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Senate Armed Services Committee Includes ‘Sole Survivor’ Langauge in FY 2009 Defense Authorization Bill

-Language takes step toward fixing flaws in “sole survivor” policy, honors the Hubbard brothers of California-

Washington, DC – The FY 2009 Defense Authorization bill includes language to ensure that “sole survivors” who leave military service receive improved separation benefits.

The language was crafted after a bill introduced in the Senate by Senators Dianne Feinstein (D-Calif.) and Saxby Chambliss (R-GA), and in the U.S. House of Representatives by Congressmen Devin Nunes, R-Calif. and Jim Costa, D-Calif.

This language partially addresses the situation of Jason Hubbard, of California, an Army veteran and sole survivor who lost his two brothers in Iraq. Hubbard, a Fresno County sheriff’s deputy, was required to leave the combat zone, and was denied separation benefits when he left the military early.  Jason Hubbard is one of 51 sole survivors identified since the September 11, 2001, terrorists attacks.

“This is the first step toward ensuring that Jason Hubbard and other sole survivors receive the full separation benefits they deserve,” Senator Feinstein said.  “The Senate Armed Services Committee addressed the issues under its jurisdiction, but it is not enough.  We will not stop until sole survivors receive full separation benefits.  They have sacrificed enough already.  They should not suffer more at the hands of a cold bureaucracy.”

"I am pleased our colleagues recognized the importance of this legislation, and I was humbled to be involved in this process," said Senator Chambliss, a member of the Senate Armed Services Committee.  "The Hubbard brothers' story demonstrates that the current policy is flawed and must be fixed, and I hope this will move quickly to the Senate floor.  Most importantly, I applaud Jason Hubbard for his courage and steadfast determination in bringing this issue to light."

“I think today's action in the Senate is a great step forward as we work to make good on our commitment to sole survivors,” Rep. Nunes said.  “Senators Feinstein and Chambliss are working hard to make the Hubbard Act law, and I appreciate their efforts.”

"This is great news for Mr. Hubbard and all the other sole survivors who have served in our military.  While it's unfortunate that the full bill was not included, I am hopeful that the House will also act quickly on this important legislation," Rep. Costa said.


Under the Department of Defense’s “sole survivor” policy, service members who lose all their siblings in war are not allowed to return to a combat environment. The policy – portrayed in the film, “Saving Private Ryan” – is intended to protect American families from losing all their children to war.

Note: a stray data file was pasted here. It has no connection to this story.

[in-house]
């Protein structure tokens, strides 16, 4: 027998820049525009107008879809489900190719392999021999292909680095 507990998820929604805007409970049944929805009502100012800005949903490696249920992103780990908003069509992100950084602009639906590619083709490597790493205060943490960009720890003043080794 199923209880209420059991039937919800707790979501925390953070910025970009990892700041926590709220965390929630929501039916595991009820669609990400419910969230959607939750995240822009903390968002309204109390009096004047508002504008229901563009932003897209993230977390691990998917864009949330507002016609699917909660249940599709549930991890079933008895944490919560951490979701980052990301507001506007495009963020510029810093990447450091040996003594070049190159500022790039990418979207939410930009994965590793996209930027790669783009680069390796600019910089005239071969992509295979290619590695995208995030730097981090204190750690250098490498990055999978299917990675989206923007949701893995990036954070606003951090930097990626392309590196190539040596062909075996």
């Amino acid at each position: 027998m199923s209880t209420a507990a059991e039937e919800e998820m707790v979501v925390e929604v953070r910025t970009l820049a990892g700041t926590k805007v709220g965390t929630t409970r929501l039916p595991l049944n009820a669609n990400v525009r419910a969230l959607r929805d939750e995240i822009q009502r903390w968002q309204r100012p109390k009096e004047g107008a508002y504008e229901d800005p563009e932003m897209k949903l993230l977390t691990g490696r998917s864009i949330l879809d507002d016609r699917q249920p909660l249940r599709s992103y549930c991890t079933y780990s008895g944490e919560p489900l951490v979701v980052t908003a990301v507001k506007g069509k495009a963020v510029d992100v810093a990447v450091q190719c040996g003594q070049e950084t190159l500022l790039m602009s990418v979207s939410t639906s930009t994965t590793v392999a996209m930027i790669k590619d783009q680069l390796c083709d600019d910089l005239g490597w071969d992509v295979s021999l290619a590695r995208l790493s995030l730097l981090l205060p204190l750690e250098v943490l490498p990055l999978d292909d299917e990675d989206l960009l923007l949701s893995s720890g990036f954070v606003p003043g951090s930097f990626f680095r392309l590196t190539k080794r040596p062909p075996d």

But recent experience with the conflicts in Iraq and Afghanistan shows that the policy is deeply flawed. Sole survivors who leave military service early under the policy have been asked to repay all or part of their enlistment bonuses. They have also been denied access to the separation benefits veterans need when transitioning out of the Armed Forces, including the GI Bill, transitional veterans health care, and the Veterans Home Loan Guarantee Program.

The Hubbard brothers of California illustrate the flaws with this program.

In November 2004, Jared Hubbard, a Marine, was killed by a roadside bomb in Iraq. Six months later, his brothers Nathan and Jason Hubbard enlisted together in the Army – to honor Jared and to serve their country.

Nathan and Jason Hubbard served in the same unit in Iraq. Last August, the brothers were returning from a scouting mission in two Blackhawk helicopters south of Kirkuk. The helicopter carrying Nathan crashed, and he was killed. Jason Hubbard’s helicopter landed nearby, and he was ordered to help secure the crash site.

Jason Hubbard was required to leave the combat theater because he had become a “sole survivor.” When he voluntarily separated from the Army under this policy, he was asked to pay back his enlistment bonus. He was also denied transitional health care and the GI Bill.

The Secretary of the Army personally intervened to resolve Jason Hubbard’s health care and bonus issues. But he is still not allowed access to the GI Bill unless he goes through the lengthy process of changing his discharge code.

Following is a summary of the language included in the 2009 Defense Authorization bill.

The provisions of the bill passed by the Senate Armed Services Committee in the 2009 National Defense Authorization Act, would allow a service member, whether enlisted or officer, who voluntarily separates under sole survivorship to qualify for the following (even if they have not fulfilled their military commitment) provisions which are retroactive to 9/11/2001: 

  • Authorizes separation pay for the time of fulfilled commitment;
  • Authorizes transitional healthcare coverage for 120 days for future sole survivors; 
  • Authorizes use of the Commissary, Base Exchange, and Morale, Welfare and Recreation for two (2) years; 

These are the benefits that come under the Senate Armed Services Committee jurisdiction. 

Many of these benefits are afforded to those who involuntarily, honorably separate from the military.  It is fair for those who have given the greatest sacrifice to be afforded the same benefits.